Another connection that has frequently been made between the two stories is that Isaac was a near-sacrifice, while Jesus, the lamb of God, was actually sacrificed. In the Targums to Leviticus 22:27, Isaac is referred to as a “lamb who has been elected/chosen.”
Thus, the concept of God’s choice or election is found both in the story of Jesus’ baptism and in the binding of Isaac.
On the image of Isaac stretching out his neck, Stegner writes:
Most commentators see the dove as a symbol of Israel. A beautiful midrash comments on the phrase from the Song of Songs 4:1, “Thine eyes are as doves”:
As the dove is chaste, so Israel are [sic] chaste. As the dove puts forth her neck for slaughter, so do [sic] Israel, as it says, “For Thy sake we are killed all the day” [Psalm 44:23], As the dove atones for iniquities, so Israel atone [sic] for the other nations.
[Midrash Rabbah. Song of Songs, trans. M. Simon. 1939. p. 86 — cited in Stegner, p. 66]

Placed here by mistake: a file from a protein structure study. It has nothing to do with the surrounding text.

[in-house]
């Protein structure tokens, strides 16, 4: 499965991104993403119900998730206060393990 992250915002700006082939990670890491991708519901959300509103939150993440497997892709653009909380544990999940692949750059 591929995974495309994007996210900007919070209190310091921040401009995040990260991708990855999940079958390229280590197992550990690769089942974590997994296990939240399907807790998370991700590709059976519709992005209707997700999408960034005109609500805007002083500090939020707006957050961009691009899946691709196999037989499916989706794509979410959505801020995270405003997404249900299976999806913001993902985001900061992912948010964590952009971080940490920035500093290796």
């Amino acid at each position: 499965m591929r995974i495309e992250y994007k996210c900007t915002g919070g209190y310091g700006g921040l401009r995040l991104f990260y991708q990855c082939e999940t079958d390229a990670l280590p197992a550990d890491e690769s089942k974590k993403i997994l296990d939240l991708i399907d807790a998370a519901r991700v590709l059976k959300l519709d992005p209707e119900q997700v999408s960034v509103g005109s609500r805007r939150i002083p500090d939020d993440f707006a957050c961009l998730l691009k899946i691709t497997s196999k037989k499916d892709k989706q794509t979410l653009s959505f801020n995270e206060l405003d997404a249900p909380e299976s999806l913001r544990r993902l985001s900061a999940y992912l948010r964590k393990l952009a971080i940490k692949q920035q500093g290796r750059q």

Stegner suggests the possibility (of course we cannot be completely certain) that we have here the source of the gospel image of the dove descending in the Gospel of Mark.
And of course many of us are familiar with the symbolism of baptism being associated with death (Romans 6). Jesus directly compares baptism with crucifixion in Mark 10:38:
You do not know what you are asking. Are you able to drink the cup that I drink, or to be baptized with the baptism with which I am baptized?
The crucifixion, recall, is followed by the temple curtain being “torn” (schizō) — the same work used to describe the parting of the heavens at Jesus’ baptism.
We often hear it said that the baptism of Jesus by John was an embarrassment for early Christians and the earliest evangelist was forced to describe it because it could not be avoided, being so well known. Well, Paul did not seem to know about Jesus’ baptism, and though we can see suggestions of embarrassment with the baptism narrative in the Gospels of Matthew, Luke and John, we see no hint of embarrassment or apology in the Gospel of Mark. Rather, it may well be argued that in the Gospel of Mark we see the creation for the first time of such a narrative of Jesus, a symbolic counterpart at the opening of the gospel to the crucifixion-sacrifice of Jesus at its end.
Shanks, Hershel, ed. 2000. Abraham & Family: New Insights into the Patriarchal Narratives. Washington, D.C: Biblical Archaeological Society.
Maher, Michael. 1992. Targum Pseudo-Jonathan: Genesis. Collegeville, Minn: Michael Glazier.